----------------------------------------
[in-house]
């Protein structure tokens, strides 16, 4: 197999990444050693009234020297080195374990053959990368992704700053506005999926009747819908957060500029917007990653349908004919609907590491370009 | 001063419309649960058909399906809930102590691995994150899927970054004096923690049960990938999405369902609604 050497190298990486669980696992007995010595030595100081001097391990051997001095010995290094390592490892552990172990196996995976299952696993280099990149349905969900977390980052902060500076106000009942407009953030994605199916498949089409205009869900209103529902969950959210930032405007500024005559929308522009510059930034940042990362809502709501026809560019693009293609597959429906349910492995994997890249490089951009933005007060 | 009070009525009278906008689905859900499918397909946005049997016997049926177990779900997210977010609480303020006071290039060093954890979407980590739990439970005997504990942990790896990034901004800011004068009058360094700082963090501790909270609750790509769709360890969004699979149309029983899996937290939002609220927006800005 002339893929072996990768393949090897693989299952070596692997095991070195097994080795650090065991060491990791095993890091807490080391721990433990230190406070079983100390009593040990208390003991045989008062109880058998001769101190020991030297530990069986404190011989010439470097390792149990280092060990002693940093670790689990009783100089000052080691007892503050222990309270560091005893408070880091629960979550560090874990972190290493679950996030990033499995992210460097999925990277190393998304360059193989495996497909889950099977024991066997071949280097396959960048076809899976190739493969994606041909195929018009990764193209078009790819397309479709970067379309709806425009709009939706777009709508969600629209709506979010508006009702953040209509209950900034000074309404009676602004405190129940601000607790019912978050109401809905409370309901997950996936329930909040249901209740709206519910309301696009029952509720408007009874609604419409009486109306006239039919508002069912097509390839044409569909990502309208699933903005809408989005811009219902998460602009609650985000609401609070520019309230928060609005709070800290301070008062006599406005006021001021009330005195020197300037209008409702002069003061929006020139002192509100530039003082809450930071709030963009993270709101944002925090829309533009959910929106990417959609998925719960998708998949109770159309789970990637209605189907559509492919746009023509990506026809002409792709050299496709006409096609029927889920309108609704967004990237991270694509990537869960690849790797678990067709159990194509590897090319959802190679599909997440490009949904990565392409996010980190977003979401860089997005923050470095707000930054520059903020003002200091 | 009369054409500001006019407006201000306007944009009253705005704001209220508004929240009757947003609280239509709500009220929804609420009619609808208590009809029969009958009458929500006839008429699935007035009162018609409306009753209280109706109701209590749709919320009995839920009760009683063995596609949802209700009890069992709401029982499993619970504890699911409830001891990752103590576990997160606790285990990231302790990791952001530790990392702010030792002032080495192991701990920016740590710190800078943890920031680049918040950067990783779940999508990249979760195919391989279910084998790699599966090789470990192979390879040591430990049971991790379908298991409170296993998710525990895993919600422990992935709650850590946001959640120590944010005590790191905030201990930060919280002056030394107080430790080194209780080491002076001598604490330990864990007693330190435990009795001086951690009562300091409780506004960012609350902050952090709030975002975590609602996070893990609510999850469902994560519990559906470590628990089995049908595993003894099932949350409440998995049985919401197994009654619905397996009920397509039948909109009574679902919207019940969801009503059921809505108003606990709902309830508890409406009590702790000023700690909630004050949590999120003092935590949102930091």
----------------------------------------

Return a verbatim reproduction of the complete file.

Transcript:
[in-house]
């Protein structure tokens, strides 16, 4: 197999990444050693009234020297080195374990053959990368992704700053506005999926009747819908957060500029917007990653349908004919609907590491370009 | 001063419309649960058909399906809930102590691995994150899927970054004096923690049960990938999405369902609604 050497190298990486669980696992007995010595030595100081001097391990051997001095010995290094390592490892552990172990196996995976299952696993280099990149349905969900977390980052902060500076106000009942407009953030994605199916498949089409205009869900209103529902969950959210930032405007500024005559929308522009510059930034940042990362809502709501026809560019693009293609597959429906349910492995994997890249490089951009933005007060 | 009070009525009278906008689905859900499918397909946005049997016997049926177990779900997210977010609480303020006071290039060093954890979407980590739990439970005997504990942990790896990034901004800011004068009058360094700082963090501790909270609750790509769709360890969004699979149309029983899996937290939002609220927006800005 002339893929072996990768393949090897693989299952070596692997095991070195097994080795650090065991060491990791095993890091807490080391721990433990230190406070079983100390009593040990208390003991045989008062109880058998001769101190020991030297530990069986404190011989010439470097390792149990280092060990002693940093670790689990009783100089000052080691007892503050222990309270560091005893408070880091629960979550560090874990972190290493679950996030990033499995992210460097999925990277190393998304360059193989495996497909889950099977024991066997071949280097396959960048076809899976190739493969994606041909195929018009990764193209078009790819397309479709970067379309709806425009709009939706777009709508969600629209709506979010508006009702953040209509209950900034000074309404009676602004405190129940601000607790019912978050109401809905409370309901997950996936329930909040249901209740709206519910309301696009029952509720408007009874609604419409009486109306006239039919508002069912097509390839044409569909990502309208699933903005809408989005811009219902998460602009609650985000609401609070520019309230928060609005709070800290301070008062006599406005006021001021009330005195020197300037209008409702002069003061929006020139002192509100530039003082809450930071709030963009993270709101944002925090829309533009959910929106990417959609998925719960998708998949109770159309789970990637209605189907559509492919746009023509990506026809002409792709050299496709006409096609029927889920309108609704967004990237991270694509990537869960690849790797678990067709159990194509590897090319959802190679599909997440490009949904990565392409996010980190977003979401860089997005923050470095707000930054520059903020003002200091 | 009369054409500001006019407006201000306007944009009253705005704001209220508004929240009757947003609280239509709500009220929804609420009619609808208590009809029969009958009458929500006839008429699935007035009162018609409306009753209280109706109701209590749709919320009995839920009760009683063995596609949802209700009890069992709401029982499993619970504890699911409830001891990752103590576990997160606790285990990231302790990791952001530790990392702010030792002032080495192991701990920016740590710190800078943890920031680049918040950067990783779940999508990249979760195919391989279910084998790699599966090789470990192979390879040591430990049971991790379908298991409170296993998710525990895993919600422990992935709650850590946001959640120590944010005590790191905030201990930060919280002056030394107080430790080194209780080491002076001598604490330990864990007693330190435990009795001086951690009562300091409780506004960012609350902050952090709030975002975590609602996070893990609510999850469902994560519990559906470590628990089995049908595993003894099932949350409440998995049985919401197994009654619905397996009920397509039948909109009574679902919207019940969801009503059921809505108003606990709902309830508890409406009590702790000023700690909630004050949590999120003092935590949102930091």